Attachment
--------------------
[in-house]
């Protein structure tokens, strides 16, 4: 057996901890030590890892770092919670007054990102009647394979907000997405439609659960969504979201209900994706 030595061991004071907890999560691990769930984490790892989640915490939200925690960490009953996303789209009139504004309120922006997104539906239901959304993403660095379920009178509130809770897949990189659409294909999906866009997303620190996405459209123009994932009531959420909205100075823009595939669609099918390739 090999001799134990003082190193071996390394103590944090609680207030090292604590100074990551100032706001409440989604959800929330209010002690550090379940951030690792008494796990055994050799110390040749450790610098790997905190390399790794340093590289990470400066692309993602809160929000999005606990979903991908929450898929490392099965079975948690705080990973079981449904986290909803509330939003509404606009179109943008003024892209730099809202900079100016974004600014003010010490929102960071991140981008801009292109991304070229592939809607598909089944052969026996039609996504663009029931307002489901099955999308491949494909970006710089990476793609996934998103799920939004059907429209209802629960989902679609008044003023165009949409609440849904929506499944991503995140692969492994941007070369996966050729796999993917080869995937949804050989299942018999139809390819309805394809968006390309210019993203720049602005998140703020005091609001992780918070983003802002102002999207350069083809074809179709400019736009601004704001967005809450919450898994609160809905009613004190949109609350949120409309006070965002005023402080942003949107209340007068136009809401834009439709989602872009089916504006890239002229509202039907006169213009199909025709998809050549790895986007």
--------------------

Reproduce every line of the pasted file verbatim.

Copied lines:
[in-house]
């Protein structure tokens, strides 16, 4: 057996901890030590890892770092919670007054990102009647394979907000997405439609659960969504979201209900994706 030595061991004071907890999560691990769930984490790892989640915490939200925690960490009953996303789209009139504004309120922006997104539906239901959304993403660095379920009178509130809770897949990189659409294909999906866009997303620190996405459209123009994932009531959420909205100075823009595939669609099918390739 090999001799134990003082190193071996390394103590944090609680207030090292604590100074990551100032706001409440989604959800929330209010002690550090379940951030690792008494796990055994050799110390040749450790610098790997905190390399790794340093590289990470400066692309993602809160929000999005606990979903991908929450898929490392099965079975948690705080990973079981449904986290909803509330939003509404606009179109943008003024892209730099809202900079100016974004600014003010010490929102960071991140981008801009292109991304070229592939809607598909089944052969026996039609996504663009029931307002489901099955999308491949494909970006710089990476793609996934998103799920939004059907429209209802629960989902679609008044003023165009949409609440849904929506499944991503995140692969492994941007070369996966050729796999993917080869995937949804050989299942018999139809390819309805394809968006390309210019993203720049602005998140703020005091609001992780918070983003802002102002999207350069083809074809179709400019736009601004704001967005809450919450898994609160809905009613004190949109609350949120409309006070965002005023402080942003949107209340007068136009809401834009439709989602872009089916504006890239002229509202039907006169213009199909025709998809050549790895986007």